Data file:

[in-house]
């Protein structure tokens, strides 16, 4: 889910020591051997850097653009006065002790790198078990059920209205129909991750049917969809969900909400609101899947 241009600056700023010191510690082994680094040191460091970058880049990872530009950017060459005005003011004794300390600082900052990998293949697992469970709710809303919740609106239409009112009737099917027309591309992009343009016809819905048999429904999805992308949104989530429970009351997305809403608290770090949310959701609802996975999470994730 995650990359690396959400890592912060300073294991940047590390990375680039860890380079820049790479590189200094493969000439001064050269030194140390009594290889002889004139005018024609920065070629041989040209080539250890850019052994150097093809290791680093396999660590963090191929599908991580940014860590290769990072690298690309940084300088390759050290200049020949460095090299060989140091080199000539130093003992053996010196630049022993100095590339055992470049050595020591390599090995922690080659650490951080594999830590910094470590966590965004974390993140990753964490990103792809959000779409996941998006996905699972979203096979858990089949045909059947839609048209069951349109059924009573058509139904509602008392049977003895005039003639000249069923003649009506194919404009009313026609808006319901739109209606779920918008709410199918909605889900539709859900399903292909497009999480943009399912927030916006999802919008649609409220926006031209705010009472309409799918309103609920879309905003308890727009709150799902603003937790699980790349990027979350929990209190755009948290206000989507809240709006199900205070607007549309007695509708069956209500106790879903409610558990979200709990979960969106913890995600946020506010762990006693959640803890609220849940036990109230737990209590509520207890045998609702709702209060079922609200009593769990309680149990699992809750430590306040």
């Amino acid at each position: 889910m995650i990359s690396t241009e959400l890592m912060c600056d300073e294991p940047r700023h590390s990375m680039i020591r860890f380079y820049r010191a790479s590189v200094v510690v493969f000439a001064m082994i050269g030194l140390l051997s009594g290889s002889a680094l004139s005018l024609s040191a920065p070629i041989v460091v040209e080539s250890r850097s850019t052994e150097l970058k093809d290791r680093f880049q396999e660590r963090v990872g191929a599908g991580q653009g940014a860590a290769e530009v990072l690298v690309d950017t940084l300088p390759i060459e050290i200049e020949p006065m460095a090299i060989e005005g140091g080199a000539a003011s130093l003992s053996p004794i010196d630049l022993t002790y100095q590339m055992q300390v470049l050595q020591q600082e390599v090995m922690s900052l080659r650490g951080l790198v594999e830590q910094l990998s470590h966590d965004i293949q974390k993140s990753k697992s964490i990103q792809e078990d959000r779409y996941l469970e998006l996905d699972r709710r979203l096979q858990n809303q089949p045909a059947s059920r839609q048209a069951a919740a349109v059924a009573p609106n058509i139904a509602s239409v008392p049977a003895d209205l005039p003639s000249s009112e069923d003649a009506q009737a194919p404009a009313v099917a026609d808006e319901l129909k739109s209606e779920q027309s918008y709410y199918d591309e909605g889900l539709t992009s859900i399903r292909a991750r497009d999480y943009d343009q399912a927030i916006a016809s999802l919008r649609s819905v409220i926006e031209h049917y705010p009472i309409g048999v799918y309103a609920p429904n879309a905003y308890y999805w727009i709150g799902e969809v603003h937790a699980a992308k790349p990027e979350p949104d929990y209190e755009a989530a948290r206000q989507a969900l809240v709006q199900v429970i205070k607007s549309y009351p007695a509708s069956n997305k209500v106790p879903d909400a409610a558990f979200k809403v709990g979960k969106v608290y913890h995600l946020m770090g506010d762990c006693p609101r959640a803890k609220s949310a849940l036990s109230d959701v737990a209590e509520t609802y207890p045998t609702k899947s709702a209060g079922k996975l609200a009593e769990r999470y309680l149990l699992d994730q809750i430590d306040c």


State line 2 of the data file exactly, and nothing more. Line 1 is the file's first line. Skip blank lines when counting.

């Protein structure tokens, strides 16, 4: 889910020591051997850097653009006065002790790198078990059920209205129909991750049917969809969900909400609101899947 241009600056700023010191510690082994680094040191460091970058880049990872530009950017060459005005003011004794300390600082900052990998293949697992469970709710809303919740609106239409009112009737099917027309591309992009343009016809819905048999429904999805992308949104989530429970009351997305809403608290770090949310959701609802996975999470994730 995650990359690396959400890592912060300073294991940047590390990375680039860890380079820049790479590189200094493969000439001064050269030194140390009594290889002889004139005018024609920065070629041989040209080539250890850019052994150097093809290791680093396999660590963090191929599908991580940014860590290769990072690298690309940084300088390759050290200049020949460095090299060989140091080199000539130093003992053996010196630049022993100095590339055992470049050595020591390599090995922690080659650490951080594999830590910094470590966590965004974390993140990753964490990103792809959000779409996941998006996905699972979203096979858990089949045909059947839609048209069951349109059924009573058509139904509602008392049977003895005039003639000249069923003649009506194919404009009313026609808006319901739109209606779920918008709410199918909605889900539709859900399903292909497009999480943009399912927030916006999802919008649609409220926006031209705010009472309409799918309103609920879309905003308890727009709150799902603003937790699980790349990027979350929990209190755009948290206000989507809240709006199900205070607007549309007695509708069956209500106790879903409610558990979200709990979960969106913890995600946020506010762990006693959640803890609220849940036990109230737990209590509520207890045998609702709702209060079922609200009593769990309680149990699992809750430590306040």